Editor’s note: This is Jeff Smith’s final column for the Tucson Citizen. It is among features that are being cut under budget constraints for 2008.
T alk about your post- Christmas letdown. OK, there’s no Santa Claus: I got that before I even left high school and I’m coping. No Easter bunny, all right so long as there’s still chocolate.
I’ve seen most of the legends and heroes of my youth defrocked, I’ve struggled through the death of the Linotype and the birth of offset and found a new genre of hot lead to sustain me. But I wasn’t prepared when they told me that Jeff Smith – my secret hero, the champion of the English-lit major – no longer exists.
That guy used to break me up.
He practically invented the buried lede. And run-on sentences, hell, you could pass out from oxygen depletion and he still hadn’t got to the predicate – except for in a half-dozen subordinate clauses. You couldn’t diagram some of those strung-together- with-commas Gordian knot jobs unless you could do it in three dimensions. I know: I tried.
But you could tell the guy got a boot out of his work, giggled as he hammered at the keyboard.
Now he’s got the boot from his work, the laughter is fading. Who am I now?
Bummed is what I am, but that’s not a noun it’s an adjective, and neither is of much import now, or tomorrow really: All that matters is adverbs. “It’s all about the adverbs.” The very smart father of a woman I used to know said that. Think about it.
All about the adverbs, the words that modify your verbs.
All righty, what are your verbs, Smith? Weep? Let’s use a few adverbs on it:
Smith wept copiously. Smith wept piteously. Smith wept briefly and then got off his pathetic butt (your trusty noun/adjective combo) and wrote again, brilliantly.
Catch my drift? If you’re doing something with your life other than passively watching it expire, something like running, jumping, yodeling, shooting, it’s the adverbs that it’s all about – like faster, higher, hillbillyer, straighter.
But sometimes better isn’t good enough. Times like these, cheaper is generally the adverb the suits are looking for. They want a bottom line that is chubbier, so the investors will be happier, because they’re richer when the dividend checks arrive. Which shows you how many dividends I’ve got in my life (zero). They’re probably wired directly into your accounts in the Caymans. Or something.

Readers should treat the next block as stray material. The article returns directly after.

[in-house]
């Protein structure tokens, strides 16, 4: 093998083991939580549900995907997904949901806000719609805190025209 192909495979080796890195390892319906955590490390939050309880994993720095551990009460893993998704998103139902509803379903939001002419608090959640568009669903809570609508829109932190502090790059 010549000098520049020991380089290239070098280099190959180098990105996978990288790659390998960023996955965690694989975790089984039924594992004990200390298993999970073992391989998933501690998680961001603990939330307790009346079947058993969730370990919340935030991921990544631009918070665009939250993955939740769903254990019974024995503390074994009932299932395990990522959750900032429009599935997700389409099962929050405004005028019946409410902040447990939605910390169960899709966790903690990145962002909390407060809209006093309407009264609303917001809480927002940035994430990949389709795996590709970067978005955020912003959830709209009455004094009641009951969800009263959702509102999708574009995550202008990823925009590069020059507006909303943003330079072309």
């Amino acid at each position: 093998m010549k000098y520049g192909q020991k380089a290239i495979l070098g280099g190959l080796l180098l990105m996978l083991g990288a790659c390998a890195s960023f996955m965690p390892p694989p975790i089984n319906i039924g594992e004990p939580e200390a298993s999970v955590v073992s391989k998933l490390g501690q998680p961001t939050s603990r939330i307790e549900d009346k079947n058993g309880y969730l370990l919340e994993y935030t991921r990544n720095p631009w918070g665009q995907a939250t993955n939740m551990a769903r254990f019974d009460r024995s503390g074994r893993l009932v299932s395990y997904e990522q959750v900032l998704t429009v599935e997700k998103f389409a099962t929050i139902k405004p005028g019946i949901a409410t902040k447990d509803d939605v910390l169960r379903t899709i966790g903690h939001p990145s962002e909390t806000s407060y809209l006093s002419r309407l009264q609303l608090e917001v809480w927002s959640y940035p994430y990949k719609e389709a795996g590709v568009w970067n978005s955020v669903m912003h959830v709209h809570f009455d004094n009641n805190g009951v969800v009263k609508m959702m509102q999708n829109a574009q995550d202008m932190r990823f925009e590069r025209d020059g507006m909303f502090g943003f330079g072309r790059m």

Newpapers are having a bit of rough sledding this winter. The Arizona Daily Star laid off 11 of its newsroom staff a couple of weeks ago, and the Star, the morning paper, is the fatter of the two. The Citizen is making cuts as well, and as I hope you have been able to divine from the preceding, I am among the cutees. Cuties, yes – that, too.
This is a bitch to write. Cuteness only gets me part way. I blundered into the newspaper racket at a time when practically anybody with a pulse and a vocabulary in triple digits could get a job.
I barely could type my name, never had taken a journalism course, but I was willing to work for $120 a week (pretax) as long as they let me write news stories like novellas.
They did and I did and the rest was a happy tale interrupted periodically by a fit of principle – mine or theirs – or an offense-taking by a publisher or his wife.
Until now. Now it’s budgetary – cultural, actually. Post-literate America wants to watch the tube: television or the Internet.
Leave me tell you one: The nation ain’t gonna find out what the guys at City Hall, the State House or in D.C. are truly up to, down in the fine print, until newspapers make their inevitable comeback.
And, until that day, this nation will not be an informed, intelligent, participating force in our original government of, by and for the people.
Nor, and this is the scary part, will we be a free people. Men and women with bad intentions will be able to put it over on us. If you think I’m stretching a point, ask yourself just how much of what goes on in Tucson every day is reported live at 5. Or 10.
But – and this is the really scary part – I may be dead before print makes its comeback. Daily, at any rate. There comes a time when the boss says you’re out of a job, and it turns out to be the last time anybody says that
I hope this is not that time, but optimism sometimes runs into things.
It’s been a fun 40 years: Have a nice life.
Columnist Jeff Smith says Jeffyboy is a hell of a thing to call a man just a month shy of his 62nd birthday. But then immaturity has ever been his sustaining gift. He may be reached by calling (520) 455-5667 or by e-mail to firstname.lastname@example.org.